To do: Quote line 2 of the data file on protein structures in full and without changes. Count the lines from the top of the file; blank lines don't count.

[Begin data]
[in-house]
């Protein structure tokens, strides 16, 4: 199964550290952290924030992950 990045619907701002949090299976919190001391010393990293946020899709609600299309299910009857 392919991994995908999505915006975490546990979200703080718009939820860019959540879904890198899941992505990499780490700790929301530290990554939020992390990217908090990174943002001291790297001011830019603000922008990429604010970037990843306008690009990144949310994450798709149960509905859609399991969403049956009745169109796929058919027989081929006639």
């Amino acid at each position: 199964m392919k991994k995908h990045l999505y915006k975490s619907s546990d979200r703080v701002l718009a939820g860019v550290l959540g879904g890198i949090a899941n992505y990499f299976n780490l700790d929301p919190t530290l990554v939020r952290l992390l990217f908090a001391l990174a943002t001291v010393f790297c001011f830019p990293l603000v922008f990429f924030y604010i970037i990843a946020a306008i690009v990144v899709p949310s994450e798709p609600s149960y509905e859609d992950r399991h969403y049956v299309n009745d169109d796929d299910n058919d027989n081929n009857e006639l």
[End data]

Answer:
């Protein structure tokens, strides 16, 4: 199964550290952290924030992950 990045619907701002949090299976919190001391010393990293946020899709609600299309299910009857 392919991994995908999505915006975490546990979200703080718009939820860019959540879904890198899941992505990499780490700790929301530290990554939020992390990217908090990174943002001291790297001011830019603000922008990429604010970037990843306008690009990144949310994450798709149960509905859609399991969403049956009745169109796929058919027989081929006639």